The $100 billion for education programs in the federal economic-stimulus bill gives the new administration and the secretary of education "credibility" with the public and with educators, just as Congress is gearing up to reauthorize the No Child Left Behind Act, Rep. George Miller, D-Calif., the
chairman of the House Education and Labor Committee, [said] today.
"I really think this changes the conversation dramatically," Miller said. "I think it makes things a lot easier." Miller said he'd like to reauthorize the law, which many educators have criticized as underfunded, this calendar year.
The unprecedented boost for education in the stimulus "tells the country and the education world where the administration would like to go" on K-12 policy, he said. "They would really like to make a substantial change." ...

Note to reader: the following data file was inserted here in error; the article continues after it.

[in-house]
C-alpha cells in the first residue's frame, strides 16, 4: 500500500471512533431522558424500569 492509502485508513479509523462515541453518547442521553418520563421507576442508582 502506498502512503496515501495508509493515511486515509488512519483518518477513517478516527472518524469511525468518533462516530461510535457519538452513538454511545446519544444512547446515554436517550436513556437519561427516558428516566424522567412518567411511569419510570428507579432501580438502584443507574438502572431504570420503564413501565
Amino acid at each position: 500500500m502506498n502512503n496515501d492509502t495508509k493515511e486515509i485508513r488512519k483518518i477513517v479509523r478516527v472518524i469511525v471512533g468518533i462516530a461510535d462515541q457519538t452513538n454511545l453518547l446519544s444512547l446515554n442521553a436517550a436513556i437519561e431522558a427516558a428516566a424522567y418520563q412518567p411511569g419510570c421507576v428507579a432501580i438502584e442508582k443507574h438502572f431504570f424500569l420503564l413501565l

... Miller fully expects Congress to continue increased support for programs like the Teacher Incentive Fund, state data systems, and probably even Secretary Duncan's new "race to the top fund," which is aimed at rewarding states and districts who are boosting student achievement...
...Miller really stressed the importance of state data systems, and emphasized that they're also a big priority for Duncan. Some educators, including in Miller's home state of California, are wary that state data systems could be used to tie teacher pay to student progress, but it sounds like the education chairman views them as a good way to measure student learning and wants to press full steam ahead.
Sunday, February 15, 2009
This from Politics K-12: